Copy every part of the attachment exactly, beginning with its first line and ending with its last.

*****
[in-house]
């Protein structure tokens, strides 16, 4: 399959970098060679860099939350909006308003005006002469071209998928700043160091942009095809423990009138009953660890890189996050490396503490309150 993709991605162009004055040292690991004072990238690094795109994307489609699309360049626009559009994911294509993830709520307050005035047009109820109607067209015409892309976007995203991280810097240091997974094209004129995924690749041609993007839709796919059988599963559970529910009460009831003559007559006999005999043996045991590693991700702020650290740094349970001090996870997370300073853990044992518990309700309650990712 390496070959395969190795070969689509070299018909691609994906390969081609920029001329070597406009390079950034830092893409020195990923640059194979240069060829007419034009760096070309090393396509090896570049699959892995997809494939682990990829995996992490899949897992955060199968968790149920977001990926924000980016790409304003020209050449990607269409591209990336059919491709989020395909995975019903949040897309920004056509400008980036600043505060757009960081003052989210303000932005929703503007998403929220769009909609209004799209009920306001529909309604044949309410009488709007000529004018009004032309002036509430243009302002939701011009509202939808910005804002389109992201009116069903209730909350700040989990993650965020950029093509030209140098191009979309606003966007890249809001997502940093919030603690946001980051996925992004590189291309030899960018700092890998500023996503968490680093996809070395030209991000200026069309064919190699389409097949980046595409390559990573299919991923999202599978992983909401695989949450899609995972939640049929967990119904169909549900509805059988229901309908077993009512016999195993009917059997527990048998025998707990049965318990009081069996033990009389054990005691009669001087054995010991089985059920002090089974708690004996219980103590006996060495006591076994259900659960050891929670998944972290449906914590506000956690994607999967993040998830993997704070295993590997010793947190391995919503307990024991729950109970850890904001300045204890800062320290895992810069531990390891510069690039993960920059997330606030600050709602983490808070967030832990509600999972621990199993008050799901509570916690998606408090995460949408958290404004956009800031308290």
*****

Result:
[in-house]
């Protein structure tokens, strides 16, 4: 399959970098060679860099939350909006308003005006002469071209998928700043160091942009095809423990009138009953660890890189996050490396503490309150 993709991605162009004055040292690991004072990238690094795109994307489609699309360049626009559009994911294509993830709520307050005035047009109820109607067209015409892309976007995203991280810097240091997974094209004129995924690749041609993007839709796919059988599963559970529910009460009831003559007559006999005999043996045991590693991700702020650290740094349970001090996870997370300073853990044992518990309700309650990712 390496070959395969190795070969689509070299018909691609994906390969081609920029001329070597406009390079950034830092893409020195990923640059194979240069060829007419034009760096070309090393396509090896570049699959892995997809494939682990990829995996992490899949897992955060199968968790149920977001990926924000980016790409304003020209050449990607269409591209990336059919491709989020395909995975019903949040897309920004056509400008980036600043505060757009960081003052989210303000932005929703503007998403929220769009909609209004799209009920306001529909309604044949309410009488709007000529004018009004032309002036509430243009302002939701011009509202939808910005804002389109992201009116069903209730909350700040989990993650965020950029093509030209140098191009979309606003966007890249809001997502940093919030603690946001980051996925992004590189291309030899960018700092890998500023996503968490680093996809070395030209991000200026069309064919190699389409097949980046595409390559990573299919991923999202599978992983909401695989949450899609995972939640049929967990119904169909549900509805059988229901309908077993009512016999195993009917059997527990048998025998707990049965318990009081069996033990009389054990005691009669001087054995010991089985059920002090089974708690004996219980103590006996060495006591076994259900659960050891929670998944972290449906914590506000956690994607999967993040998830993997704070295993590997010793947190391995919503307990024991729950109970850890904001300045204890800062320290895992810069531990390891510069690039993960920059997330606030600050709602983490808070967030832990509600999972621990199993008050799901509570916690998606408090995460949408958290404004956009800031308290």